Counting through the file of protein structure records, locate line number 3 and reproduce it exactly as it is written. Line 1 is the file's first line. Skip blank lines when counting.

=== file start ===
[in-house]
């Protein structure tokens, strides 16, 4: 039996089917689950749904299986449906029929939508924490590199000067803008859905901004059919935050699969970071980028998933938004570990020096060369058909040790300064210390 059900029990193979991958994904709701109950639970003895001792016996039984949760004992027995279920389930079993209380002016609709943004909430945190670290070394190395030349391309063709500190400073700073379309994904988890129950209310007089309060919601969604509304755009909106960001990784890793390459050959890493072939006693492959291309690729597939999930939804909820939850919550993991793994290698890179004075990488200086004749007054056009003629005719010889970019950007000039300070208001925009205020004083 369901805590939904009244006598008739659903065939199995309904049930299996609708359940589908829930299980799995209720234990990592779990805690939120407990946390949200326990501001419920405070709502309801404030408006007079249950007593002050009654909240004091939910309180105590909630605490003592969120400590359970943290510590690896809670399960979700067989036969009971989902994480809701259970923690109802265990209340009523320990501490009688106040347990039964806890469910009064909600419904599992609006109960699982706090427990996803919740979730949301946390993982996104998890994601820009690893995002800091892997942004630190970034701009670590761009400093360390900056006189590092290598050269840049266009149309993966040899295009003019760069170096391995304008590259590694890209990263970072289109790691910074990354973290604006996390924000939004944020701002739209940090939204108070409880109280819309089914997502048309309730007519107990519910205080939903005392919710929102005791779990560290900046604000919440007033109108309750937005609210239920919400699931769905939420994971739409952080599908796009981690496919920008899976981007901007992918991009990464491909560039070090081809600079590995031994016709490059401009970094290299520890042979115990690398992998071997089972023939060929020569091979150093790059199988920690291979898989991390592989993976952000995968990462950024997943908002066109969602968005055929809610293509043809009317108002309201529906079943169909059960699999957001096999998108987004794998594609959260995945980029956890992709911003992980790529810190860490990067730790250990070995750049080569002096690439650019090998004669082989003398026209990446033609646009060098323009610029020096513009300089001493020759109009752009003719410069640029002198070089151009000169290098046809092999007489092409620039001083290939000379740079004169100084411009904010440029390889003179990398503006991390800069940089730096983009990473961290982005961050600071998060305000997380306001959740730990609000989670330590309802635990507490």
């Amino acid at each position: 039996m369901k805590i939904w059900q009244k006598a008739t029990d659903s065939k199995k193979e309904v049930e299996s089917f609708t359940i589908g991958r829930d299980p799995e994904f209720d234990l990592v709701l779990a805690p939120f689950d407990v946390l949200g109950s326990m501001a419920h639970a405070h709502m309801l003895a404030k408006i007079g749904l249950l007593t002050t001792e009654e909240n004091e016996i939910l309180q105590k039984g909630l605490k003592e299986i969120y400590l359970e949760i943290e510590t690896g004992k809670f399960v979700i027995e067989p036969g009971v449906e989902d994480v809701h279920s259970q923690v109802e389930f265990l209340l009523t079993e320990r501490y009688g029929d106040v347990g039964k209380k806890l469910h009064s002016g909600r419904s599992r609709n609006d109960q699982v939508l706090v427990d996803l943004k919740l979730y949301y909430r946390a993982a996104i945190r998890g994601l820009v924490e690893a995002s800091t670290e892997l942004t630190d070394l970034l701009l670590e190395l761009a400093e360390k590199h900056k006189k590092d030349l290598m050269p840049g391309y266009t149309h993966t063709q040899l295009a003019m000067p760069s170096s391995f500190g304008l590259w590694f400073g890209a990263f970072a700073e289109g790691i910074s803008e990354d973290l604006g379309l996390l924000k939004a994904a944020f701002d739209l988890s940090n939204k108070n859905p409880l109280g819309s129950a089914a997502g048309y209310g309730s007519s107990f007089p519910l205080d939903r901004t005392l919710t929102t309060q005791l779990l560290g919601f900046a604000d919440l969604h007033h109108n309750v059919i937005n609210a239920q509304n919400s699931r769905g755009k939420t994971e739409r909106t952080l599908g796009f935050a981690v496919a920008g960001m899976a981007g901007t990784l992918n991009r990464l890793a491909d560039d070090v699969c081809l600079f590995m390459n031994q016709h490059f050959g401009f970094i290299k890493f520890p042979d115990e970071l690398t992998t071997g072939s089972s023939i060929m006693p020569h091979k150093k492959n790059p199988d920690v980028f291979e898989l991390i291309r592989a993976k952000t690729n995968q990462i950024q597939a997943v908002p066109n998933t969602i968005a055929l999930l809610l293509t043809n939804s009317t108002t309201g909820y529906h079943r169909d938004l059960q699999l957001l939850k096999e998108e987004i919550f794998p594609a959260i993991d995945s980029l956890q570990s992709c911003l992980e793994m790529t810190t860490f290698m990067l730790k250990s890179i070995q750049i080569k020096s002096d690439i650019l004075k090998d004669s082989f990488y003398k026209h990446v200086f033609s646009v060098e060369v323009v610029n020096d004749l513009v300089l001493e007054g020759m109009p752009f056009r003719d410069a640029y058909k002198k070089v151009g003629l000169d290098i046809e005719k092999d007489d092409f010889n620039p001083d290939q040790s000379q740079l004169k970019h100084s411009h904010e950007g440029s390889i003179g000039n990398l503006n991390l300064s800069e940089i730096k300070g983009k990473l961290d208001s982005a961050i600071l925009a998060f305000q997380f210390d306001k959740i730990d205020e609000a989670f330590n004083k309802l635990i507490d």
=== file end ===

């Amino acid at each position: 039996m369901k805590i939904w059900q009244k006598a008739t029990d659903s065939k199995k193979e309904v049930e299996s089917f609708t359940i589908g991958r829930d299980p799995e994904f209720d234990l990592v709701l779990a805690p939120f689950d407990v946390l949200g109950s326990m501001a419920h639970a405070h709502m309801l003895a404030k408006i007079g749904l249950l007593t002050t001792e009654e909240n004091e016996i939910l309180q105590k039984g909630l605490k003592e299986i969120y400590l359970e949760i943290e510590t690896g004992k809670f399960v979700i027995e067989p036969g009971v449906e989902d994480v809701h279920s259970q923690v109802e389930f265990l209340l009523t079993e320990r501490y009688g029929d106040v347990g039964k209380k806890l469910h009064s002016g909600r419904s599992r609709n609006d109960q699982v939508l706090v427990d996803l943004k919740l979730y949301y909430r946390a993982a996104i945190r998890g994601l820009v924490e690893a995002s800091t670290e892997l942004t630190d070394l970034l701009l670590e190395l761009a400093e360390k590199h900056k006189k590092d030349l290598m050269p840049g391309y266009t149309h993966t063709q040899l295009a003019m000067p760069s170096s391995f500190g304008l590259w590694f400073g890209a990263f970072a700073e289109g790691i910074s803008e990354d973290l604006g379309l996390l924000k939004a994904a944020f701002d739209l988890s940090n939204k108070n859905p409880l109280g819309s129950a089914a997502g048309y209310g309730s007519s107990f007089p519910l205080d939903r901004t005392l919710t929102t309060q005791l779990l560290g919601f900046a604000d919440l969604h007033h109108n309750v059919i937005n609210a239920q509304n919400s699931r769905g755009k939420t994971e739409r909106t952080l599908g796009f935050a981690v496919a920008g960001m899976a981007g901007t990784l992918n991009r990464l890793a491909d560039d070090v699969c081809l600079f590995m390459n031994q016709h490059f050959g401009f970094i290299k890493f520890p042979d115990e970071l690398t992998t071997g072939s089972s023939i060929m006693p020569h091979k150093k492959n790059p199988d920690v980028f291979e898989l991390i291309r592989a993976k952000t690729n995968q990462i950024q597939a997943v908002p066109n998933t969602i968005a055929l999930l809610l293509t043809n939804s009317t108002t309201g909820y529906h079943r169909d938004l059960q699999l957001l939850k096999e998108e987004i919550f794998p594609a959260i993991d995945s980029l956890q570990s992709c911003l992980e793994m790529t810190t860490f290698m990067l730790k250990s890179i070995q750049i080569k020096s002096d690439i650019l004075k090998d004669s082989f990488y003398k026209h990446v200086f033609s646009v060098e060369v323009v610029n020096d004749l513009v300089l001493e007054g020759m109009p752009f056009r003719d410069a640029y058909k002198k070089v151009g003629l000169d290098i046809e005719k092999d007489d092409f010889n620039p001083d290939q040790s000379q740079l004169k970019h100084s411009h904010e950007g440029s390889i003179g000039n990398l503006n991390l300064s800069e940089i730096k300070g983009k990473l961290d208001s982005a961050i600071l925009a998060f305000q997380f210390d306001k959740i730990d205020e609000a989670f330590n004083k309802l635990i507490d």